Smith argues that the …(123). NOT Smith, 123, argues that the ….
BUT OK = See also Sheingorn, “Holy Kinship,” 270.
Several citations in one note should be separated by semicolons = see Esser, “Heilige Sippe,” 70; Morgan, “Psalter Illustration,” 219; and Sheingorn, “Appropriating the Holy Kinship,” 173.
Series = Give title and number if standard, on one topic, similar style, and same general editor = Early Drama, Art, and Music Monographs 5 [NO COMMA]
Survey of Manuscripts Illuminated in the British Isles 5;
(include Jonathan Alexander as series editor)
Abbreviations. See Manual ch. 14, esp. 14.32-35 for scholarly and biblical abbreviations. Endnotes should use standard abbreviations for journals (e.g., PMLA), libraries (e.g., NYPL, BL), and scholarly documentation (e.g., ca., MS, fol. 35r-35v). A list of library, museum, and bibliographic abbreviations used by Studies in Iconography is printed inside the back cover of recent volumes. Clearly identify other necessary abbreviations (Manual 15.25).
Documentation. See Manual ch. 15. Provide all documentation in endnotes; please do not submit footnotes or bibliographies. Whenever possible the first citation should provide the names of authors in full (Manual 15.81-82) and full publication details, including publisher (Manual 15.151). After the first full citation of a primary source, subsequent citations should be parenthetical within the text; after the first citation of a secondary source, all subsequent citations to the source should be placed in endnotes, using a short form (Manual 15.248-58). Discursive notes should be kept to a minimum. Authors are responsible for the accuracy of all citations, which should be verified before the final manuscript is submitted.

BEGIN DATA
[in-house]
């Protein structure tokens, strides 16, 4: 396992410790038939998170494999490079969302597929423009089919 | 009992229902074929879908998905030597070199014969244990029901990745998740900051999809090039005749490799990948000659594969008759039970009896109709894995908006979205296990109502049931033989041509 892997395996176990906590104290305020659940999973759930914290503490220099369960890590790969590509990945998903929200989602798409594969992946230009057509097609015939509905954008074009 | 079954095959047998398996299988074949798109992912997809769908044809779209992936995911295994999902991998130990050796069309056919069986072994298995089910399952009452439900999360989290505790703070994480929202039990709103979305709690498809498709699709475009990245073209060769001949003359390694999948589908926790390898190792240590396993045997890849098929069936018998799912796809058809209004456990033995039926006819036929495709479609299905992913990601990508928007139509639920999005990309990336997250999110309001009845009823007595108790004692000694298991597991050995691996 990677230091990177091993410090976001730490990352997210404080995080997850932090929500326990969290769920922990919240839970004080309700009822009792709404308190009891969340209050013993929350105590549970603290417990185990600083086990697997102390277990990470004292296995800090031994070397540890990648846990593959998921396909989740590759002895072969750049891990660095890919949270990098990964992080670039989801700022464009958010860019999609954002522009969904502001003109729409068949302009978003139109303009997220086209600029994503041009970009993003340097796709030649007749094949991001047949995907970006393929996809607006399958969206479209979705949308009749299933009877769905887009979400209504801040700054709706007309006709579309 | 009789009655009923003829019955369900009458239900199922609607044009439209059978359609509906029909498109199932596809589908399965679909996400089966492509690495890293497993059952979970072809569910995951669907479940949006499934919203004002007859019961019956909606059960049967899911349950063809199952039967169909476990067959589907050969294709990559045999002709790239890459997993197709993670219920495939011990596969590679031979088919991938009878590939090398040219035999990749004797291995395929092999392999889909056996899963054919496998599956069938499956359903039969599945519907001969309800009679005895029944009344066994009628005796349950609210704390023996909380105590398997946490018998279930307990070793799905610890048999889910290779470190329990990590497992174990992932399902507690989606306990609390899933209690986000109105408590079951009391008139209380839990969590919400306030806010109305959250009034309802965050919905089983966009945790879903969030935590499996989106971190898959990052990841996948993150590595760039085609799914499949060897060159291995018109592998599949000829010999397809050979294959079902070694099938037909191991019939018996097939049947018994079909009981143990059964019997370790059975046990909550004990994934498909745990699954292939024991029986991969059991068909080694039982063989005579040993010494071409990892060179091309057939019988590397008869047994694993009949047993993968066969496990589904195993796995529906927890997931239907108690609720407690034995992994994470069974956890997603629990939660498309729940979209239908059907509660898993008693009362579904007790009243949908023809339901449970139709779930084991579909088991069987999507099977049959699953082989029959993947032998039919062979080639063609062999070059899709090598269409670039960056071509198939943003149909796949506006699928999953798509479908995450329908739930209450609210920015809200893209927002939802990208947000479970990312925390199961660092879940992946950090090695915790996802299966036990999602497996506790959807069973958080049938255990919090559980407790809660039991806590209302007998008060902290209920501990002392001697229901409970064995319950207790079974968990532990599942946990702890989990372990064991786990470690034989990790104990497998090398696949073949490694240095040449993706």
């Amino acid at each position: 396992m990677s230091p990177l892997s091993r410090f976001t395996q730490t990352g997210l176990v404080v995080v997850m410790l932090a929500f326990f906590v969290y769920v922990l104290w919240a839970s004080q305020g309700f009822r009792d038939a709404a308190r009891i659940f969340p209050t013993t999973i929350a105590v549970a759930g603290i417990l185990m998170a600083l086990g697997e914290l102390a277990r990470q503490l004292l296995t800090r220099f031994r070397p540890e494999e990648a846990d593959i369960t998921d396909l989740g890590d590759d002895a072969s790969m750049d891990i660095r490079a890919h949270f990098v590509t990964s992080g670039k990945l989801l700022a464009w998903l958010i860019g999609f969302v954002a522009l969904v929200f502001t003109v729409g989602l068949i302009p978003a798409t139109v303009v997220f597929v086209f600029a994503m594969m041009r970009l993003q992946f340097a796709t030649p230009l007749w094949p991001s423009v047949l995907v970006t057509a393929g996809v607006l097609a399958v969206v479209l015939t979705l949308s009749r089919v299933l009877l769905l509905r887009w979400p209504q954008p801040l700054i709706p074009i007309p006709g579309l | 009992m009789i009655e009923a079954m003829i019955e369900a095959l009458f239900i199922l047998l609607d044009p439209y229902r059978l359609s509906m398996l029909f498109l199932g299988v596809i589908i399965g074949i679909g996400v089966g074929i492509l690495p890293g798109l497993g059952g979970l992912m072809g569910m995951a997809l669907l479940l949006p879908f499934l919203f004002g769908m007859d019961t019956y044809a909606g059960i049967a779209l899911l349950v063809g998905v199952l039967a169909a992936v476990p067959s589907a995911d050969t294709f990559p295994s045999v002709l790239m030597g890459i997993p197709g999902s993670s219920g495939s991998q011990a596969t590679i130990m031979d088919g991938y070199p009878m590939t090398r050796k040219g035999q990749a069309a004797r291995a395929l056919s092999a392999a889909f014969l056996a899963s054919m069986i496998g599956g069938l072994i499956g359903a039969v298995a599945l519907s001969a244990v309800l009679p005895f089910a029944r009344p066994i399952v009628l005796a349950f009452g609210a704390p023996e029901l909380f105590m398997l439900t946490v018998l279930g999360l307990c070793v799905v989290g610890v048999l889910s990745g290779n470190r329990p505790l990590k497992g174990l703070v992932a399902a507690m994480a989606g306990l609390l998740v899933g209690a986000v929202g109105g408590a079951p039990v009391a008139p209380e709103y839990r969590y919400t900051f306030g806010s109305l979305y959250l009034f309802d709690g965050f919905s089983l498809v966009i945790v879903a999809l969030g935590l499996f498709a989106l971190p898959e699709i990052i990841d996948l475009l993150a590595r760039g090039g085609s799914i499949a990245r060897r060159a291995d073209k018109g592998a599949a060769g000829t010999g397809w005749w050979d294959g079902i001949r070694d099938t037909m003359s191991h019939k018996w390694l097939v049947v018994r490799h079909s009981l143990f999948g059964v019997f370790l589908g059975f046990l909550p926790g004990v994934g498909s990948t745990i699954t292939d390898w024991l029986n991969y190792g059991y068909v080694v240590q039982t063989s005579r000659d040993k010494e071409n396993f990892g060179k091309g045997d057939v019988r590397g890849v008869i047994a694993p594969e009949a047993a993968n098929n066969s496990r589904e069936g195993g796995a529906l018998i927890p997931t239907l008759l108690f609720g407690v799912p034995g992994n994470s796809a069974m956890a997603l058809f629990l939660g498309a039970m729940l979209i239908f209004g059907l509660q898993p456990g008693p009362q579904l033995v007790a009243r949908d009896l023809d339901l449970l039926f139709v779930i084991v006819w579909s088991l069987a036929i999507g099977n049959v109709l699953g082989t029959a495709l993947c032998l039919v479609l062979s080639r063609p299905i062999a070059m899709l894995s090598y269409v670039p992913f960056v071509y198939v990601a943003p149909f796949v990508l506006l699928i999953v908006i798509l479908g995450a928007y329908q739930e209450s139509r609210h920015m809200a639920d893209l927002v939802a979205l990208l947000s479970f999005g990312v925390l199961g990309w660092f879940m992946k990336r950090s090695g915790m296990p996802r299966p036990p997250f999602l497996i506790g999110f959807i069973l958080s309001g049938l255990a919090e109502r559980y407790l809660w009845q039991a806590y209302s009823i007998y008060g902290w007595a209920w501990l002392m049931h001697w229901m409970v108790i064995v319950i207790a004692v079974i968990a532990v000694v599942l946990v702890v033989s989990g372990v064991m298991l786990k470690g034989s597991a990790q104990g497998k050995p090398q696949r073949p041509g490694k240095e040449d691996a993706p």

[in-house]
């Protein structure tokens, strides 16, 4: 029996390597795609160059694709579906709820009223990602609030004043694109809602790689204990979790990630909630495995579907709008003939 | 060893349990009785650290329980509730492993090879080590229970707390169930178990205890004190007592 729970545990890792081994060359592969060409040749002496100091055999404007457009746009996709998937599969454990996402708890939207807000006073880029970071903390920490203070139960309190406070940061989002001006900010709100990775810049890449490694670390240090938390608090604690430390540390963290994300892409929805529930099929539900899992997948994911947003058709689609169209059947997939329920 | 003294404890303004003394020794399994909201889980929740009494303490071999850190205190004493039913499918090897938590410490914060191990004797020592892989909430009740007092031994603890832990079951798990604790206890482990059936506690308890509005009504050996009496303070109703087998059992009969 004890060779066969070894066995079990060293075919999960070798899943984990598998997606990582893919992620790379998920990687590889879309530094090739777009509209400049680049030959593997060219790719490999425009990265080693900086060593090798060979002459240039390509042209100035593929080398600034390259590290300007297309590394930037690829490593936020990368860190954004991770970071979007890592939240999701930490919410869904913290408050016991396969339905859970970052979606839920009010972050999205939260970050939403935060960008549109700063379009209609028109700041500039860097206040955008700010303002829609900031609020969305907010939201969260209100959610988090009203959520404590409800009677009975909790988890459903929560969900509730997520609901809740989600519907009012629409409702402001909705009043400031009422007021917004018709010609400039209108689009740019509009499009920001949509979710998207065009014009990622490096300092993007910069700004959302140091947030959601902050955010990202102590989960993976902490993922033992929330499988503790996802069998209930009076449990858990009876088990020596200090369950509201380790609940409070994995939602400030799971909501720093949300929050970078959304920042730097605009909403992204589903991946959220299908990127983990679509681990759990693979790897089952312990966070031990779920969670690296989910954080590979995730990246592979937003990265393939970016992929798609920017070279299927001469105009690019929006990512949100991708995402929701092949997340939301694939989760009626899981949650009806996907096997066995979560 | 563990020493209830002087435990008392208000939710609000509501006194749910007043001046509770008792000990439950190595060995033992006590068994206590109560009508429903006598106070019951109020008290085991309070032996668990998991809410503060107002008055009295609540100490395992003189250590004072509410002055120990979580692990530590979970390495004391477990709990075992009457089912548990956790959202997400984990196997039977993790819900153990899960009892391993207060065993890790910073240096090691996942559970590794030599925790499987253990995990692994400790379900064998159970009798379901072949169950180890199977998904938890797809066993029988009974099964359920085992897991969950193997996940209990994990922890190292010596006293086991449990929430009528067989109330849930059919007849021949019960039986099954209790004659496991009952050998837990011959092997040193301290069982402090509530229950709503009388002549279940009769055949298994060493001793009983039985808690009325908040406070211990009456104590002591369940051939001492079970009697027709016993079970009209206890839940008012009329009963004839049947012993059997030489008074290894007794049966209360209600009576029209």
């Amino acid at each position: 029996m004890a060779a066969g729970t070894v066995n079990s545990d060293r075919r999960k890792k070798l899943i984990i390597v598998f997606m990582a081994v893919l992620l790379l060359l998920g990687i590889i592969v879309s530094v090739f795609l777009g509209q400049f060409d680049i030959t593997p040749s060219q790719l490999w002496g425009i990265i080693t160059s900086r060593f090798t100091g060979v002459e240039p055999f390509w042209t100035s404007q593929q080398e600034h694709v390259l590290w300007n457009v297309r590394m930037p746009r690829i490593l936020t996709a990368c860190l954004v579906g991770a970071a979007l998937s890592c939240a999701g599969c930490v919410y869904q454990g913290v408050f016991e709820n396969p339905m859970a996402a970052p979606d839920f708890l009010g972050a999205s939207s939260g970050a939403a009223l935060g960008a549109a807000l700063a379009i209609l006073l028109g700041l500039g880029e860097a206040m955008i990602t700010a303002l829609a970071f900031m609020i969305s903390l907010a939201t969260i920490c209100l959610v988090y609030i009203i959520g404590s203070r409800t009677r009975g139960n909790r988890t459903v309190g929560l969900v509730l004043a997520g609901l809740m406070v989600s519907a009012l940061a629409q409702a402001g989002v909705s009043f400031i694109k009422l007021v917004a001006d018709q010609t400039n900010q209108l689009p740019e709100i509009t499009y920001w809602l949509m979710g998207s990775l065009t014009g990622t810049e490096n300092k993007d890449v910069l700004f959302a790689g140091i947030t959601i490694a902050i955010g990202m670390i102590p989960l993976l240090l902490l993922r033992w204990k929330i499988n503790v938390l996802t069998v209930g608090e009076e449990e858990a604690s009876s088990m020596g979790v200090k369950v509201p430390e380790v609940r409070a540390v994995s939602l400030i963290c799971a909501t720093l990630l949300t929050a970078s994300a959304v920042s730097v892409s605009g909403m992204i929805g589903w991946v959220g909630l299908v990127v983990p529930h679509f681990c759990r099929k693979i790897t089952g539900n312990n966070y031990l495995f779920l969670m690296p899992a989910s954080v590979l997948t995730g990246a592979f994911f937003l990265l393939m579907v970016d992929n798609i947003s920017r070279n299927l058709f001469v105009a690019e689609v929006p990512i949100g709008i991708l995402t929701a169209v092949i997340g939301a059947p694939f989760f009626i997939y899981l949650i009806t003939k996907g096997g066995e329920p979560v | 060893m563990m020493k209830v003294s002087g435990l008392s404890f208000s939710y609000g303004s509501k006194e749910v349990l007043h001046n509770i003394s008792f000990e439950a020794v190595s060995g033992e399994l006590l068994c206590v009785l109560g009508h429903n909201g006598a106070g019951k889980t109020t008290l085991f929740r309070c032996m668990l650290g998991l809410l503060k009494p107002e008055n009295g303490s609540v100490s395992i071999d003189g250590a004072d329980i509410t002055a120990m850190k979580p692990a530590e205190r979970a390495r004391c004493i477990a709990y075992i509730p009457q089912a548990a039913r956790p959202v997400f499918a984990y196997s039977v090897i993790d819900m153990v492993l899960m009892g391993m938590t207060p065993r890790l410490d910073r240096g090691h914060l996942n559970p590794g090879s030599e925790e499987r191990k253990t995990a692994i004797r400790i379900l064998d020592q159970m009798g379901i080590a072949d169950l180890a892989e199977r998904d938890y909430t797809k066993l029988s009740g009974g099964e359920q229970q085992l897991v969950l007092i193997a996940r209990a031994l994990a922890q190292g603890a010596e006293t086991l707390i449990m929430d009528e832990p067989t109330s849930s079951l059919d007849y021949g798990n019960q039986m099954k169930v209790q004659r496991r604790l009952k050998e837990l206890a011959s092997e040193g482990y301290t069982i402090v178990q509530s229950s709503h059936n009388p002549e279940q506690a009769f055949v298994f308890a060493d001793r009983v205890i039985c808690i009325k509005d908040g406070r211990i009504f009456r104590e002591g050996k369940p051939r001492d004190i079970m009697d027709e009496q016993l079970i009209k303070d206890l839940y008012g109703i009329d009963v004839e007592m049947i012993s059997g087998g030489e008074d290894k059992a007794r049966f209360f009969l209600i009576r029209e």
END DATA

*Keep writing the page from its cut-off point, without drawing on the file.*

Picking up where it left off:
Captions. Captions should be numbered in the order in which the photographs are to appear within the essay. They should name the artist (if known) and should identify the title or topic of the work and its locations or the text from which the illustration is taken. Captions should acknowledge the source of the photograph and include details required by the photographic source or owner of the original work. Please us the following captions as models for format and style:
Fig. 1. Psalm 101; within lower border a young man proffering a ring to a young woman. Psalter of Robert of Ormesby; Bodl. Lib., Douce 366, fol. 131r. (Photo: Bodleian Library, Oxford.)
Fig. 2. Aristotle being ridden by Phyllis. Aquamanile; New York, Metropolitan Museum of Art, Robert Lehman Collection, 1975.1.1416. (Photo: The Metropolitan Museum of Art.)
Fig. 3. Donatello, David; Florence, Museo Nazionale. (Photo: Alinari/Art Resource, New York.)
Fig. 4. Stratonice Master, Wedding of Antiochus and Stratonice; San Marino, Calif., Henry E. Huntington Library and Art Gallery, HEH 26.120. (Photo: Huntington Library, San Marino.)
Fig. 5. Avarice and Lust. Porch, Saint-Pierre, Moissac. (Photo: James Austin.)
Fig. 6. The Prodigal Son and Prostitutes. Stained glass window, Bourges Cathedral. (Photo: Caisse Nationale des Monuments Historiques et des Sites, Service photographique.)
All authors will be required to sign a contract with Medieval Institute publications allowing publication.